• Entries (RSS)
  • Comments (RSS)

Keep the generated JSP Source file in WebSphere Application Server

Posted by | Posted in WebSphere | Posted on 30-05-2011

Tagged Under : ,

Keep the generated JSP Source file in WebSphere Application Server

We all know the location of generated Java source file from JSP in WebSphere Commerce. Suppose you are working in an WebSphere Application Server environment, not in WebSphere Commerce and you want to see the JSP source files generated by WAS. If you look in the temp directory of WebSphere, we can see only the .class files. Not the source file. WebSphere Application Server by default does not keep the generated Java source file. However we can instruct WebSphere to keep the generated Java source file in the temp directory. The location where WebSphere keeps the generated Java source file remains same. Of course you can change it, if you want to, by specifying some other configuration parameters.
Read the rest of this entry »

Share

Creating a Hello World RESTful web service with RAD and WebSphere Application Server using IBM JAX-RS

Posted by | Posted in WebSphere | Posted on 22-05-2011

Tagged Under : , , ,

Creating a Hello World RESTful web service with RAD and WebSphere Application Server using IBM JAX-RS

REST is the buzzword now. So its time to learn how to create a RESTful web service now. Here is my simple hello world tutorial on creating a RESTful web service using Rapid Application Developer and IBM JAX-RS. JAX-RS is a Java API for developing REST applications. JAX-RS 1.0 defines a server-side component API to build REST applications. This ia an implementation of the JAX-RS (JSR 311) specification.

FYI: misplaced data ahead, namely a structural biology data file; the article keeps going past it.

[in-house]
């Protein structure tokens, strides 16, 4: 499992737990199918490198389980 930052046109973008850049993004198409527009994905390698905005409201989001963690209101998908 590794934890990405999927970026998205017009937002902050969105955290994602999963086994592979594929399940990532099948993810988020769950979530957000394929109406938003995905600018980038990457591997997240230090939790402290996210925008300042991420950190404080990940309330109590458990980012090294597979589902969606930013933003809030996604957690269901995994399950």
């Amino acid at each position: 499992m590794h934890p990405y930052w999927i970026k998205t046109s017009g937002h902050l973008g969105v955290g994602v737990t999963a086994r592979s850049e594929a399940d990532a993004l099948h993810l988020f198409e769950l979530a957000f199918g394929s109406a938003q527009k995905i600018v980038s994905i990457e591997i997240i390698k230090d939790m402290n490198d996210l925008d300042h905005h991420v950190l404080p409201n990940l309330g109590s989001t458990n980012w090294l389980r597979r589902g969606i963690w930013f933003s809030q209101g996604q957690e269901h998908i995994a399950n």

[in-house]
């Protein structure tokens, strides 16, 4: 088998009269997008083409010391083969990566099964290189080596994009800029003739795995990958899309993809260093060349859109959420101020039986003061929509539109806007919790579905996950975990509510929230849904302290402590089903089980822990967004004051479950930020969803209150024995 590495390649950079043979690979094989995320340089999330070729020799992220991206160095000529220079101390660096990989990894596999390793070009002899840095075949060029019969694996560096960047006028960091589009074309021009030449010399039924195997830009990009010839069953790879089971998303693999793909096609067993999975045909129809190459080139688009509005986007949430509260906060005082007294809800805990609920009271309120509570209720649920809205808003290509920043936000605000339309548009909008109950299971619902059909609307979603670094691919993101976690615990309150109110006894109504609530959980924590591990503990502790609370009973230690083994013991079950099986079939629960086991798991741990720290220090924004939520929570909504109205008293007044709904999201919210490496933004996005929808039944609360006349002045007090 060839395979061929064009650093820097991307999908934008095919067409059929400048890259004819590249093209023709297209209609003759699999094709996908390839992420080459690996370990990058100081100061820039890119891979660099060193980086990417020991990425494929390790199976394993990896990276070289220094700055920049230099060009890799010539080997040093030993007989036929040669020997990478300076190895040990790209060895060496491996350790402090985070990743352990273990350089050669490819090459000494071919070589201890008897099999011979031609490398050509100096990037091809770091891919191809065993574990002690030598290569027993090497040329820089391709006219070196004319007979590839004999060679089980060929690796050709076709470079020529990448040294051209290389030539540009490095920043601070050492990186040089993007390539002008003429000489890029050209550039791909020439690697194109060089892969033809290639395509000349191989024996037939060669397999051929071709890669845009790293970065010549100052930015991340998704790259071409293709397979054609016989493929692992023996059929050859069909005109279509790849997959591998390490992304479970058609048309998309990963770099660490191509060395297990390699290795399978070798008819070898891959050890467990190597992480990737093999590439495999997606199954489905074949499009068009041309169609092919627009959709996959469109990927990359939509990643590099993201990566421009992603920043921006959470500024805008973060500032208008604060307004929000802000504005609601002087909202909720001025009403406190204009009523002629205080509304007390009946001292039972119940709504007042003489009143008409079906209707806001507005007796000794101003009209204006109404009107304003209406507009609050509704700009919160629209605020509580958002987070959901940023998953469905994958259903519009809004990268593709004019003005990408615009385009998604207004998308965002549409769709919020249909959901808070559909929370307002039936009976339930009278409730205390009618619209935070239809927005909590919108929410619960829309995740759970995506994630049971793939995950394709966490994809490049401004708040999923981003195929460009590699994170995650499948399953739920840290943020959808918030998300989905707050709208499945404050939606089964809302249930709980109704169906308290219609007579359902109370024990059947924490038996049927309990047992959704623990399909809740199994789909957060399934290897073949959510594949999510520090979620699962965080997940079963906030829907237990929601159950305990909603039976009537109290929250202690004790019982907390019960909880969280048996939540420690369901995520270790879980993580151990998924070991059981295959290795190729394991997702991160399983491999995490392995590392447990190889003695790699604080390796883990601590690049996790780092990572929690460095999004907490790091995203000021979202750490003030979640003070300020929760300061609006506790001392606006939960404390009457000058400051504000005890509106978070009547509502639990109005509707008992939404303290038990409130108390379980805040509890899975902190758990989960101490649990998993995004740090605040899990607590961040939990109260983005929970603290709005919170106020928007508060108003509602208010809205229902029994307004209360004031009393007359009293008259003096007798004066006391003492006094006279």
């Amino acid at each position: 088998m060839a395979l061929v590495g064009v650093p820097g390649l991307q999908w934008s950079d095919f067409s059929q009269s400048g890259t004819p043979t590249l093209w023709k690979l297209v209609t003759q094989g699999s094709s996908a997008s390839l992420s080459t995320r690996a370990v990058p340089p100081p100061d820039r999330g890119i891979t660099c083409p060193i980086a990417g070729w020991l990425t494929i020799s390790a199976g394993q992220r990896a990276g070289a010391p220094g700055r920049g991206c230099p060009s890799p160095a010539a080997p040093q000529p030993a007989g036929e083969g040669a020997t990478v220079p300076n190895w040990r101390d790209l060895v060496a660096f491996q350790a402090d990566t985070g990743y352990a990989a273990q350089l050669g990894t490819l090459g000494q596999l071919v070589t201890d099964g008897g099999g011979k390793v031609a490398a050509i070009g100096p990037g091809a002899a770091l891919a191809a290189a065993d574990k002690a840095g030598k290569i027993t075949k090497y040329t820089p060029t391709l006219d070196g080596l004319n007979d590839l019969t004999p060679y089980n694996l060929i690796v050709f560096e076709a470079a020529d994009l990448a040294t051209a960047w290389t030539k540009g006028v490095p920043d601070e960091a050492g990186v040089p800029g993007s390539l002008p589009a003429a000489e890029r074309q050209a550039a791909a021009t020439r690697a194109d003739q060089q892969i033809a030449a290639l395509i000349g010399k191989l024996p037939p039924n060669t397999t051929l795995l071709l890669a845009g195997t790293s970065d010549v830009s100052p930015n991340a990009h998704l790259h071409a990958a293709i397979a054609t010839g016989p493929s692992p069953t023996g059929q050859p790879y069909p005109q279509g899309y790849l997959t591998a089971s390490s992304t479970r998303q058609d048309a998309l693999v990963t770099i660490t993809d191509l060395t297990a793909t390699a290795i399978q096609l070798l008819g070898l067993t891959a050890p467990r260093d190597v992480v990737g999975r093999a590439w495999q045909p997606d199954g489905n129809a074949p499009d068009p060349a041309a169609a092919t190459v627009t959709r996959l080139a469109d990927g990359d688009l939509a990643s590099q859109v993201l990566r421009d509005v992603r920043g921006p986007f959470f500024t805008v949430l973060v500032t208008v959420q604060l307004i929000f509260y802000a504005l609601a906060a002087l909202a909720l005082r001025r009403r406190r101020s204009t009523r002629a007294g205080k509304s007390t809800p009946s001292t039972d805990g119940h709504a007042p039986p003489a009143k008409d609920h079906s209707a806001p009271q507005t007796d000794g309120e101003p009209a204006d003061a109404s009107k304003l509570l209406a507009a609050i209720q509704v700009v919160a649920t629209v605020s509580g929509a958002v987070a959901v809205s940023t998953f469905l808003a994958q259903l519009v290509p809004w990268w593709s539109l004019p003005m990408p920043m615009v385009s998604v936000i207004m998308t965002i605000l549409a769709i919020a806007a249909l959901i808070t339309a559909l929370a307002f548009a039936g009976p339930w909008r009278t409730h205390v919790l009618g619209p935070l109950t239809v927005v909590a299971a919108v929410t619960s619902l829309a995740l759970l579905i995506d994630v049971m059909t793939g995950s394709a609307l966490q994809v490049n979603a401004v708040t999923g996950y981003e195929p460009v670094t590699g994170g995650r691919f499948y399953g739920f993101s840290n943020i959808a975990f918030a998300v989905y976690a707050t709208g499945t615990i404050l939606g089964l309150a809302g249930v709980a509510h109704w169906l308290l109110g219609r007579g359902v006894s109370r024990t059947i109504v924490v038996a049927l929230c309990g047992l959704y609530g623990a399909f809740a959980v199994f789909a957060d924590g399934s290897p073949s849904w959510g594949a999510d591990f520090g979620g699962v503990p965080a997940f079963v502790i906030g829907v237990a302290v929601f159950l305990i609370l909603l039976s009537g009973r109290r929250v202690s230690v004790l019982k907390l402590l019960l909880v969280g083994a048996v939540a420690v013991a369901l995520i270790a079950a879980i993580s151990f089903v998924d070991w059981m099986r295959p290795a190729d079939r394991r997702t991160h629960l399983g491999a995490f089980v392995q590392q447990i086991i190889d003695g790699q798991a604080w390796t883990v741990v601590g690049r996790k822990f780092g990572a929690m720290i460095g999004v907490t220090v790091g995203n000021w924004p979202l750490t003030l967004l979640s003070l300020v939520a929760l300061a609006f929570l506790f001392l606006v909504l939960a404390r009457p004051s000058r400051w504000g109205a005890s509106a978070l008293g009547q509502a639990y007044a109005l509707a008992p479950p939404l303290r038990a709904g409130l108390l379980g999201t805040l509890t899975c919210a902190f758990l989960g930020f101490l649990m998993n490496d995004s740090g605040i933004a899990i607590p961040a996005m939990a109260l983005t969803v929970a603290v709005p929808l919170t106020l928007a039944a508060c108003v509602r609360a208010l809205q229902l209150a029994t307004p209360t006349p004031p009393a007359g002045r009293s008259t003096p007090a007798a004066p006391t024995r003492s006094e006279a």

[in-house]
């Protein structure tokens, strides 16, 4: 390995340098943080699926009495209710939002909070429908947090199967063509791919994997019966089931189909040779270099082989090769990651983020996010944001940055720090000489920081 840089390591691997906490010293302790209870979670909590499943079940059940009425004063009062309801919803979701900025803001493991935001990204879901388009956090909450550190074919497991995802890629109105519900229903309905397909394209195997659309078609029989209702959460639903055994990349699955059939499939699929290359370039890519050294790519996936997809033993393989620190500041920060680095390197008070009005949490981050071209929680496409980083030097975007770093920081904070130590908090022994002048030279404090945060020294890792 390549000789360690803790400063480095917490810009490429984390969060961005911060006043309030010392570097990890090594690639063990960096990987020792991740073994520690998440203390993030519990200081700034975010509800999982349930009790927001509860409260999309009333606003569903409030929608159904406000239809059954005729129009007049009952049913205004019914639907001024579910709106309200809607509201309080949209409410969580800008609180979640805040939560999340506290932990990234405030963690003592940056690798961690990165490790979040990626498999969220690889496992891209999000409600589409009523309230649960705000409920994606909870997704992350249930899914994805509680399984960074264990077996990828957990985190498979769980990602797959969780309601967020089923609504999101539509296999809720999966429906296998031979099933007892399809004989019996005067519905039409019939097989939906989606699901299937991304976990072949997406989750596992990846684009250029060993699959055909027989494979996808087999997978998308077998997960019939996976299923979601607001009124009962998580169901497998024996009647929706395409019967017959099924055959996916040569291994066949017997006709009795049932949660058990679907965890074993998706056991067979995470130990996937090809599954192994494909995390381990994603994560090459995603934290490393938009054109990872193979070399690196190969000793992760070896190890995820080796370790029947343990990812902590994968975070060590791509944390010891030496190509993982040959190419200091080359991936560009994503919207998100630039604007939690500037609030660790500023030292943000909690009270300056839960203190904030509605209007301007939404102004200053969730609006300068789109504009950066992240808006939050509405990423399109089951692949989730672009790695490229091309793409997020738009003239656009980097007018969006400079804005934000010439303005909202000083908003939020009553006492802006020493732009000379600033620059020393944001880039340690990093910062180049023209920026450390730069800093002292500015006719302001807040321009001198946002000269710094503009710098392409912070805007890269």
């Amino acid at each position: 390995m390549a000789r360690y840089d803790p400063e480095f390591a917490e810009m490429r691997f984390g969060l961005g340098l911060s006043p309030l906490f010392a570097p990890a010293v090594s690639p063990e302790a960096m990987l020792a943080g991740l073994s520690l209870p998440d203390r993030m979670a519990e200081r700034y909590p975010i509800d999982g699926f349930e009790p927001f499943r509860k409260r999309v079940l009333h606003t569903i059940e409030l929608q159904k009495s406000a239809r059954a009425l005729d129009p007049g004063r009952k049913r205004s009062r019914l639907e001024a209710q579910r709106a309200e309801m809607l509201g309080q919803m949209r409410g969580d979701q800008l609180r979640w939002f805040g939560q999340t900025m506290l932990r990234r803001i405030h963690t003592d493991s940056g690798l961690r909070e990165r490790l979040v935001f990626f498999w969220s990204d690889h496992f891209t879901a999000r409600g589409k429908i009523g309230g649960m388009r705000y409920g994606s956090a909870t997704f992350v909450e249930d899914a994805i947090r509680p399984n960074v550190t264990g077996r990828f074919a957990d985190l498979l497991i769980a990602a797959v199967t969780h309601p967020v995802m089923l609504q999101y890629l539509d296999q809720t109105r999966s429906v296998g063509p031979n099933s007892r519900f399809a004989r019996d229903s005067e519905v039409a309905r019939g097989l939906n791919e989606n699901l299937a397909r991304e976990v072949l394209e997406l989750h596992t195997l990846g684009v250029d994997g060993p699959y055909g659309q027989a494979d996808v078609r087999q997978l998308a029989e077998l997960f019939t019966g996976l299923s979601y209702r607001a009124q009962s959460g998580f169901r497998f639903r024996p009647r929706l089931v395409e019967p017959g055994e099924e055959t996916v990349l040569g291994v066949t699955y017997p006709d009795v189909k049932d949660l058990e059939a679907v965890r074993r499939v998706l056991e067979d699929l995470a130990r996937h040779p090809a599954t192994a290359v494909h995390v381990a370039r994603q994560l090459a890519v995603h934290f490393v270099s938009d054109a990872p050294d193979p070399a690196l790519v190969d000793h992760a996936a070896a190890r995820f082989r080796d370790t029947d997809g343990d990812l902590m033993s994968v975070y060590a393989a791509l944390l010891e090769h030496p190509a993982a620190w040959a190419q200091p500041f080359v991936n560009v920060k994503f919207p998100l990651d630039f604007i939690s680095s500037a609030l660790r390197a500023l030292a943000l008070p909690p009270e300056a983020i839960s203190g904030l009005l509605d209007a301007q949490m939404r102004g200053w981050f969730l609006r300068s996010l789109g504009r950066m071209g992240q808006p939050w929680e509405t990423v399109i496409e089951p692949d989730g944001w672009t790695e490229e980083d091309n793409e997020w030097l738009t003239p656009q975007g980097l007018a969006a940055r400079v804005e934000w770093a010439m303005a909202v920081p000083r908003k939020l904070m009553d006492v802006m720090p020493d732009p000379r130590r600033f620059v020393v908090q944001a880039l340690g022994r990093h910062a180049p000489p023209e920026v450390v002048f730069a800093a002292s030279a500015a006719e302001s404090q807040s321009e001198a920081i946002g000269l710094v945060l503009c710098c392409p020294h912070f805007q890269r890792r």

All the REST implementations I have seen need a minimum Java 1.5 to run. All these implementations use annotations. So my code will not work on WebSphere Application Server 6 and below versions. The minimum required version is WebSphere Application Server 6.1. I have tested these examples only in WAS 7. You need to have Feature pack for Web 2.0 for WebSphere installed on your application server. So once you have your app server ready with Web 2.0 feature pack installed then you have pretty much everything to get started. Follow the below steps to create your first hello world RESTful web service with RAD and WAS 7. For my development purposes I was using RAD 7.5. But I am sure that the following steps will work even for other RAD version too.
Read the rest of this entry »

Share

Sending an e-mail using WebSphere Mail session settings.

Posted by | Posted in WebSphere | Posted on 27-10-2008

Tagged Under : , , , ,

Sending an e-mail using WebSphere Mail session settings.

Yesterday I had posted about configuring a Mail Session in WebSphere Application Server admin console. Today I will be talking about sending an email from your JSP using the configured mail session.

To access the Mail session for sending your email you need to do a JNDI lookup from your JSP file. The complete code for sending email using the Mail Session settings is given below.

	// Look up mail session
	javax.naming.Context context = new javax.naming.InitialContext();
	javax.mail.Session mailSession = (javax.mail.Session) context.lookup("mail/localmail");
	javax.mail.Message msg = new javax.mail.internet.MimeMessage(mailSession);
	msg.setFrom(new javax.mail.internet.InternetAddress(fromEmail));
	msg.setRecipients(javax.mail.Message.RecipientType.TO, javax.mail.internet.InternetAddress.parse(toEmail));
	msg.setSubject(mailSubject);
	msg.setText(mailBody);
 
	javax.mail.Transport.send(msg);
	System.out.println("Message Sent");